Rather than sending one email, why not send an onboarding series? This way you will make sure that you are constantly in touch with your subscribers at the most important phase of their journey - when they have just joined the list and their engagement level is at its top. Learn how to do that in this video.
Exercise: Create an email sequence using the template below this video. You can modify it according to your needs and business particularities – most importantly, you need to be clear about the desired outcomes and what type of content you’d be using to achieve that. Use this template to plan your onboarding email sequence and create the one.
You now have your great content and mailing campaign plans – now let’s make sure that it goes to the right people. In this video, we’ll talk about segmenting your existing list, and specifically a situation where you already have a mailing list, which was not built in a very sustainable way.
Exercise: Segment your mailing list. Identify all those who haven’t opened your email for 6 months or more, and put them into a separate segment (or better yet, list) in case you were putting random people on your mailing list.
Learn four key principles that laws in all countries have in common. Which law do you need to comply with - that of a sender or a recipient? Learn in this video!
Two companies have been recently fined for several hundred thousand pounds for not complying with the UK email law. If you don't want to follow their example, you'd better learn what you should not do if your subscribers come from the UK.
With the new EU data privacy regulation coming into play on the 25th May 2018, most of existing email marketing practices will become illegal. Learn what will change.
US email regulation is considered the most liberal one, while the Canadian one is more strict. Learn the key differences between the two.
Learn 7 practical steps you need to take to comply with most regulations.
Exercise: download the legal requirements checklist below this video and check your existing campaigns against it. You need to answer YES to all of them if you want to comply.
One of the biggest mistakes that marketers make is spending hours on preparing their most amazing content, and then taking 30 seconds to come up with a subject line and sending it without testing. In this video, learn all the secrets to creating and test your email subject lines, resulting into more people opening your emails!
Exercise: Remember our first email example from Yoga retreat company? I suggest that you have a look at it again and try to write 5 different subject lines to it according to what we discuss in this chapter (email attached below).
If your opening rates are low, your emails might be getting into the spam folders. In this video, we will look at the most typical mistakes that make your email end up in spam – and how you can avoid it.
Exercise: Look at your last 3-6 email campaigns and highlight “spam” words that you’ve been using (you’ll probably have the tendency to use the same ones over and over again – pay attention to them next time you are composing an email). Put them on the list near your computer and look at it while writing your next email.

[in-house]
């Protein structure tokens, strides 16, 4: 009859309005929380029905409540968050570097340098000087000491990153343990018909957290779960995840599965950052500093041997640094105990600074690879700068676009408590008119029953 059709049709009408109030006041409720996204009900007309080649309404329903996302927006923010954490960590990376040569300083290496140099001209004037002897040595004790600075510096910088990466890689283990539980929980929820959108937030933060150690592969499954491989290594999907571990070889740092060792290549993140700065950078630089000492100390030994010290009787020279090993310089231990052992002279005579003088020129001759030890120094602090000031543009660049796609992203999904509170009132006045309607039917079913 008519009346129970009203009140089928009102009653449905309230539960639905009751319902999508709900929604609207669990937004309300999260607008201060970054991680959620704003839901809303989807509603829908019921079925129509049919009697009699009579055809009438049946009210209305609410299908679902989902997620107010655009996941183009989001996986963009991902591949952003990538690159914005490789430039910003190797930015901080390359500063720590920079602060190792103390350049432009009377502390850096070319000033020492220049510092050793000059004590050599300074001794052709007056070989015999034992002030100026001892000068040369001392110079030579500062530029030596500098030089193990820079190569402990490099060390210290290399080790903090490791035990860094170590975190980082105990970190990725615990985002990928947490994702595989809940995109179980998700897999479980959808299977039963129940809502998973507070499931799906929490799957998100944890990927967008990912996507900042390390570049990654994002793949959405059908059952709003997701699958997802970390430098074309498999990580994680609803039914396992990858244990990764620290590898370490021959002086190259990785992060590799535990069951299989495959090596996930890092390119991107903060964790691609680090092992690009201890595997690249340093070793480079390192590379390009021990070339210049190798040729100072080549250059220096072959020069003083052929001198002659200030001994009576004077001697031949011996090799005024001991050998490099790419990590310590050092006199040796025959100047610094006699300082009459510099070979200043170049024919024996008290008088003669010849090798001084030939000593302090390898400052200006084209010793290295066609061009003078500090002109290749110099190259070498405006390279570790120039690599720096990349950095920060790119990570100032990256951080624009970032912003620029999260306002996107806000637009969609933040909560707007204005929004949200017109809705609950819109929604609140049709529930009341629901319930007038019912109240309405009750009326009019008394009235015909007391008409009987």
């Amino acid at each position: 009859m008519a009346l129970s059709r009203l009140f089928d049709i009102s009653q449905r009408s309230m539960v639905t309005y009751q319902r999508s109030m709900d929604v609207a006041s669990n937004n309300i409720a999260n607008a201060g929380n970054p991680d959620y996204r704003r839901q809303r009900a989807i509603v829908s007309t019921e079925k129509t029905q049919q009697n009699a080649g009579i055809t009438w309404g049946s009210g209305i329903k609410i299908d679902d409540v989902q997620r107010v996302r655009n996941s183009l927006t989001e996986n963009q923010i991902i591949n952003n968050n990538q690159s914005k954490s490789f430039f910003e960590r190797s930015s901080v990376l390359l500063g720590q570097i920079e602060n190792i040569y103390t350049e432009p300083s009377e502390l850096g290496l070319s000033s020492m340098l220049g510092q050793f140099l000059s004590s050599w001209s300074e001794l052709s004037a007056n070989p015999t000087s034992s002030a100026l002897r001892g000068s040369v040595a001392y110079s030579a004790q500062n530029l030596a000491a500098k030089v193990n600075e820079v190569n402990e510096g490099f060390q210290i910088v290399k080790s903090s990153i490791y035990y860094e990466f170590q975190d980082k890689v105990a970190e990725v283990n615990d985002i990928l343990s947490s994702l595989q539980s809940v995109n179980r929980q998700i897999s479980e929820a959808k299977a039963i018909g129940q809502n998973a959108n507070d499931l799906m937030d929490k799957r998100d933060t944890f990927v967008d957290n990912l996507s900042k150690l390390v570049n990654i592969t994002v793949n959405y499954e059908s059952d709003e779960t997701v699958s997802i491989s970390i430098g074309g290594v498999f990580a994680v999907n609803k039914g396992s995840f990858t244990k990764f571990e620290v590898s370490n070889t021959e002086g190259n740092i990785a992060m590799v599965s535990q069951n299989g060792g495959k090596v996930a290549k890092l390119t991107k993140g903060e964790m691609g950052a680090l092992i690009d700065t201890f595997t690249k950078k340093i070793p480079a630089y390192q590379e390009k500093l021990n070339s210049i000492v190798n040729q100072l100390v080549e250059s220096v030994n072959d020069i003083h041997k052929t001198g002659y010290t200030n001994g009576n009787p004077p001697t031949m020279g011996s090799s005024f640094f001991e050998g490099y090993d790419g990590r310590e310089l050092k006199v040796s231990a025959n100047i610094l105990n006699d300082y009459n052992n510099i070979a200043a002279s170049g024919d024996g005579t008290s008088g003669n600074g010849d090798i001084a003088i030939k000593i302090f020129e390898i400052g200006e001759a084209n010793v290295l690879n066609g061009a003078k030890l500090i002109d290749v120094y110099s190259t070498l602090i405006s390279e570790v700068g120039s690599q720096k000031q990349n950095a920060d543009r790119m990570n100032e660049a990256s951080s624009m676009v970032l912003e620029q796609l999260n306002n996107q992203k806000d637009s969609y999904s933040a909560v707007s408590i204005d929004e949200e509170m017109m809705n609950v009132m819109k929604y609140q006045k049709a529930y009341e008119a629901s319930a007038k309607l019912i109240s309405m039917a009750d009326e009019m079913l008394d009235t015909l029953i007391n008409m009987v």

Learn about the key words that get your email in the spam folder, which fonts and colors you should and shouldn't use, and other secrets to pass the spam filter!
Exercise: Write a pre-header of 100 characters or less, and send test emails containing them to your email. Before that, check what it looks like in various browsers (chrome, safari, opera, explorer, firefox), and on your mobile. Make amendments if necessary.
Ever wondered what you could write about in your newsletters? In this video, we will discuss several ways of coming up with topics that will be of a great interest to your subscribers
Exercise: List all the benefits of your product to your customers. In other words, not what it does, but what it can do for them. Now pick one quality, and think of a story that can be a base for your email
How long should your email be? What is the best way to structure it? Learn about 4 typical mistakes that marketers make when creating a copy
Exercise: Take an email campaign you are about to send, check it against the following five questions:
Is your email text easily scanable and contains keywords that will make it easier for people to scan it?
Does it have one idea and one call to action only?
Does your call to action have clear instructions?
Does the email tell a story or create an intrigue?
Is it personalized?
Keep editing your email until you get five Yes answers.
Now that you have created the most amazing content, how do you make sure that it is well-organized? In this video, we will talk about four key formatting mistakes that marketers make that make it difficult to perceive their emails
In this video, we'll talk about how to use pictures in your emails to have the biggest impact.
Exercise. Choose at least 5 different pictures that best reflect your idea you want to share in the email. Pick the final 2 or 3, and use A/B testing for your next email campaign to see which one produces a better CTR.
Do you optimize your newsletter campaigns for mobile devices? If not, you should watch this video, in which I talk about the key things you need to pay attention to to make sure your emails are readable on all devices.
Is it once a day, once a week or once a month? Watch this video to find out how often it's best to send your emails.